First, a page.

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Wed, Jan 17

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AAB817

Scholarship as the Bridge between Practice and Theory

Melinda Whong, Center for Language Education, Hong Kong University of Science and Technology

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Time & Location

Jan 17, 2024, 6:00 PM – 7:00 PM GMT+8

AAB817, Hong Kong Baptist University, Kowloon Tong, Hong Kong

About the Event

The need to bridge theory and practice in applied linguists is as uncontroversial as the desire to do so. Yet the difficulty of bridging the divide remains all too real. This should not be seen as the fault of any constituency, but instead a natural outcome of the circumstances of applied linguistics as an academic field, and language education as an academic practice. In this talk I argue that the situation would be much improved if there were bi-directional discourse between researchers and practitioners instead of the current situation which relies almost exclusively on researchers who are pressed to apply their research by articulating implications for practice. In particular, there is a need for the practitioner voice as an equal contributor in the academic discourse. This voice will be heard if there is recognition and support for practitioner scholarship as valid academic activity in applied linguistics. In this talk I define, explore and promote the concept of scholarship as distinct from research, yet equally worthy of respect as rigourous activity. I note that more outlets are needed so that practitioners can publish their scholarship, arguing that widespread recognition of practitioner scholarship holds the potential for a genuine bridge between practice and theory in applied linguistics.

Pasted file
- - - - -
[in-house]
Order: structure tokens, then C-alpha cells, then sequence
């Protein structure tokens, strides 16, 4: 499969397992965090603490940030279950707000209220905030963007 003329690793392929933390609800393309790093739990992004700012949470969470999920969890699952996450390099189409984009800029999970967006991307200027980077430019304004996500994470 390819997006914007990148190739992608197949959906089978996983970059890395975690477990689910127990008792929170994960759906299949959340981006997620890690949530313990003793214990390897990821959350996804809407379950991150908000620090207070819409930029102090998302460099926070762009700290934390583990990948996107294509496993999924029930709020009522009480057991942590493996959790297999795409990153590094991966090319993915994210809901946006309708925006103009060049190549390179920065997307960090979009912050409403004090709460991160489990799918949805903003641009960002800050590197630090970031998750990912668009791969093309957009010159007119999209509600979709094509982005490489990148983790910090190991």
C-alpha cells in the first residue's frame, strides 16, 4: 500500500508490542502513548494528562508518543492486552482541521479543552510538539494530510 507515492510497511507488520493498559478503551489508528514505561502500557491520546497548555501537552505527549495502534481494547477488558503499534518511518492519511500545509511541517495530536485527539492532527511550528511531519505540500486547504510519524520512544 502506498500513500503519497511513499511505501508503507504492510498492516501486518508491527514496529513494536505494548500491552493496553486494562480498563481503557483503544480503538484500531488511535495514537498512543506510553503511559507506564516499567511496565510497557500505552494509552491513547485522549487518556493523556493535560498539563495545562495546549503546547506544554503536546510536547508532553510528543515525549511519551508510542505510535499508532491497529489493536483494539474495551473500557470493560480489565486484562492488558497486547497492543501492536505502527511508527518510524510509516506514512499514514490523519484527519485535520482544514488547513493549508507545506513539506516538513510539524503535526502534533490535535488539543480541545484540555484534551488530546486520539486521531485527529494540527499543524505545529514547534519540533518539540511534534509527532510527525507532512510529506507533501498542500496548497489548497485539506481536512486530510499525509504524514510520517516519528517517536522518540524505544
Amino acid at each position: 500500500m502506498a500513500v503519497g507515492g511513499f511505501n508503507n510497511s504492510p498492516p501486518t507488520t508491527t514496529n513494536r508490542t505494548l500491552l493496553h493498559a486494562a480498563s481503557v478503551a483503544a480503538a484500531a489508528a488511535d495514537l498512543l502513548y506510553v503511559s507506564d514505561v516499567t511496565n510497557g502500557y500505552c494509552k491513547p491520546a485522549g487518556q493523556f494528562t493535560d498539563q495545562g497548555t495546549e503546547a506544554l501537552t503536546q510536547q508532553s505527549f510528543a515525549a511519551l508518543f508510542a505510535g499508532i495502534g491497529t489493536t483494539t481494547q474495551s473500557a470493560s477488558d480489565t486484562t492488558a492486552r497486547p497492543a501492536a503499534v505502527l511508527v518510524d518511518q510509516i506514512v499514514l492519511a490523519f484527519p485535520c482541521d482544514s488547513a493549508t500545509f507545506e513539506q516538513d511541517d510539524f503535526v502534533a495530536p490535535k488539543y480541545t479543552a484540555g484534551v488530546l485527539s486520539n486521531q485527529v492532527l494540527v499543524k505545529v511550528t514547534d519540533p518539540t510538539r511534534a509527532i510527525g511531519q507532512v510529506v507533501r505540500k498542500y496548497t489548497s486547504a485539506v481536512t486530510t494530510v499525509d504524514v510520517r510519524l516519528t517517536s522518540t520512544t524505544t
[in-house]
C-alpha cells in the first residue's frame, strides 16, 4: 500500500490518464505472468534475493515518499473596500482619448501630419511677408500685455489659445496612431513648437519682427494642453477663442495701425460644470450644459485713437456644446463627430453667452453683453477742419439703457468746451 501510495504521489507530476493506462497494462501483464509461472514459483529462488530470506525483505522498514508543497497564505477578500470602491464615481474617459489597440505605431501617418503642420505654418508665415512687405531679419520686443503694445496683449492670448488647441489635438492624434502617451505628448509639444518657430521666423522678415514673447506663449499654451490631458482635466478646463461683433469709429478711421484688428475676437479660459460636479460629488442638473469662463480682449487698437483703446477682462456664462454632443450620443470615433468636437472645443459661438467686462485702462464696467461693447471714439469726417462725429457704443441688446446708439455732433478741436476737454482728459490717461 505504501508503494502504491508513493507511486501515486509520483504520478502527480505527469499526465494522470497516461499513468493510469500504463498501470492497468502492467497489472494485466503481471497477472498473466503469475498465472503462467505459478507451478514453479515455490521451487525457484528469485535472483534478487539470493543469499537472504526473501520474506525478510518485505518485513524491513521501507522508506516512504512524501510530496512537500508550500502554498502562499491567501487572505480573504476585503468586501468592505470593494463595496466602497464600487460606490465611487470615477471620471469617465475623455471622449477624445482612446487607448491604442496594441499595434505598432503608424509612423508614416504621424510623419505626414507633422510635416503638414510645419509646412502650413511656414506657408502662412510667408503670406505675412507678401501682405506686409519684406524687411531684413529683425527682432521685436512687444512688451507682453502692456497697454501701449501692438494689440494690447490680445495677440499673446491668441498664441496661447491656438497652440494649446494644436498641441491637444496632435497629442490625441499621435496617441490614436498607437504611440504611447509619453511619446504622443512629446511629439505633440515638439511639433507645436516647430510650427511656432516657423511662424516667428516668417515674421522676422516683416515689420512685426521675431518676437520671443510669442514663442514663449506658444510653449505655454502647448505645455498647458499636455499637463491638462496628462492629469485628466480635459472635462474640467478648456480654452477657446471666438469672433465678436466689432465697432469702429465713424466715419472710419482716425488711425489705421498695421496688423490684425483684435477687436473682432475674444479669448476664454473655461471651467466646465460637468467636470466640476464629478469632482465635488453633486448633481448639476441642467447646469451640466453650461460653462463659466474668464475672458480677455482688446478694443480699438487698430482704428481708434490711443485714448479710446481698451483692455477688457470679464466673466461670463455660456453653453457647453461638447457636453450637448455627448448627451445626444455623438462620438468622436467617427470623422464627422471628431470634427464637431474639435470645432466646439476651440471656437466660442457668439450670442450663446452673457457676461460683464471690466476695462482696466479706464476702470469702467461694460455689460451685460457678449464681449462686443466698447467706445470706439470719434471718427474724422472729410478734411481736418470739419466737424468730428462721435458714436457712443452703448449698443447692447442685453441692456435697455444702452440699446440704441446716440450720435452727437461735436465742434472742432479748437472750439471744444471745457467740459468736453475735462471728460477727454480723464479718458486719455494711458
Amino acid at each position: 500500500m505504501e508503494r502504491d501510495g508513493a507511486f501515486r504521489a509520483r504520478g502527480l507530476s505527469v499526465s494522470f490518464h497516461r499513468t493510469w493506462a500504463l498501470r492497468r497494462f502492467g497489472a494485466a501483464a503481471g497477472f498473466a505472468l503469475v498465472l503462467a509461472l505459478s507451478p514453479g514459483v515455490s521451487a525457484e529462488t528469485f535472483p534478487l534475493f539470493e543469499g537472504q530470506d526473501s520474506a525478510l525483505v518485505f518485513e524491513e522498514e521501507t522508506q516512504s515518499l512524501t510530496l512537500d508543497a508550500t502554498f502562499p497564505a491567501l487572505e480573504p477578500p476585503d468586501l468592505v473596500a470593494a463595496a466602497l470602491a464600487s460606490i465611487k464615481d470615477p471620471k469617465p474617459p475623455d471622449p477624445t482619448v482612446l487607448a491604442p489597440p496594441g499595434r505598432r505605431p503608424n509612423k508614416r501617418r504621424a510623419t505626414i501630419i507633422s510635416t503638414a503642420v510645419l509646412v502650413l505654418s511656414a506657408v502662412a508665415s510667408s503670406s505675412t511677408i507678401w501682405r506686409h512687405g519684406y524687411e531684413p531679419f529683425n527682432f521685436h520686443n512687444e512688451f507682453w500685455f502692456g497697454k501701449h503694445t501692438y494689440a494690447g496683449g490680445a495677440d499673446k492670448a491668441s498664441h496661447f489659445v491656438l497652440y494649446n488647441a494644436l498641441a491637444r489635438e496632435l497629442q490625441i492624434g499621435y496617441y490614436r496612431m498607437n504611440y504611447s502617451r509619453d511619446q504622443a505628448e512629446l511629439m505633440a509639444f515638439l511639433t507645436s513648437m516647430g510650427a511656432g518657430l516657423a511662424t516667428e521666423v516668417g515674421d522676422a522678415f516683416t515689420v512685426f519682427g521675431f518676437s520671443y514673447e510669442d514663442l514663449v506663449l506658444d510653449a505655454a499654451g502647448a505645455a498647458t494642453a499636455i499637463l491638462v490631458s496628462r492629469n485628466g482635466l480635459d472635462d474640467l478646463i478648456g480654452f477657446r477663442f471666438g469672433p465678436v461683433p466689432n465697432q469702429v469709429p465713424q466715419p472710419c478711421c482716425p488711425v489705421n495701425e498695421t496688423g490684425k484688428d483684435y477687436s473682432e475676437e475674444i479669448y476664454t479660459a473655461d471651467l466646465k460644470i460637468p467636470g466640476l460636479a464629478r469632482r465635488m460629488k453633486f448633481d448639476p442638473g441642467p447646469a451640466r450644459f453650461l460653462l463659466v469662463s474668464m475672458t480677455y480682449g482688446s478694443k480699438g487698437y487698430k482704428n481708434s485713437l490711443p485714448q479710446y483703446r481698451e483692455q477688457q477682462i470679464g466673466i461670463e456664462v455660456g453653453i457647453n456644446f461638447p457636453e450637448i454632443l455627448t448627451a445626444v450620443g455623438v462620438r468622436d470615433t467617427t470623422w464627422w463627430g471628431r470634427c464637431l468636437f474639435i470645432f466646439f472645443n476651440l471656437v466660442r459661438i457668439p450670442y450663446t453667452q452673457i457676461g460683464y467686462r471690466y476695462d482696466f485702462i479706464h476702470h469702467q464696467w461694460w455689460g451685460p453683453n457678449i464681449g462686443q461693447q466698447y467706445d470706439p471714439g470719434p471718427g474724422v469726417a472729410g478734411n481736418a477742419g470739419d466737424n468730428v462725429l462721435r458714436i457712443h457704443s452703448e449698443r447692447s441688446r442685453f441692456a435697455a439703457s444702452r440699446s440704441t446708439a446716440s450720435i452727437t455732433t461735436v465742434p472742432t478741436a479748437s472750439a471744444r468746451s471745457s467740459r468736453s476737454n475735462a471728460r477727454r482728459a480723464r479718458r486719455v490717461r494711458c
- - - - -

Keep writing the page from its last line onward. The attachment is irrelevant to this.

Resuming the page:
Melinda Whong is Associate Professor and Director of the Center for Language Education at Hong Kong University of Science and Technology. Having taught in Asia, the Middle East and North America, her academic career includes over twenty years in the UK. She has devoted her career to bridging the gap between linguistic theory and language teaching practice, most recently by promoting scholarship in language education through the development of a new online journal STiLE (Scholarship of Teaching in Language Education).

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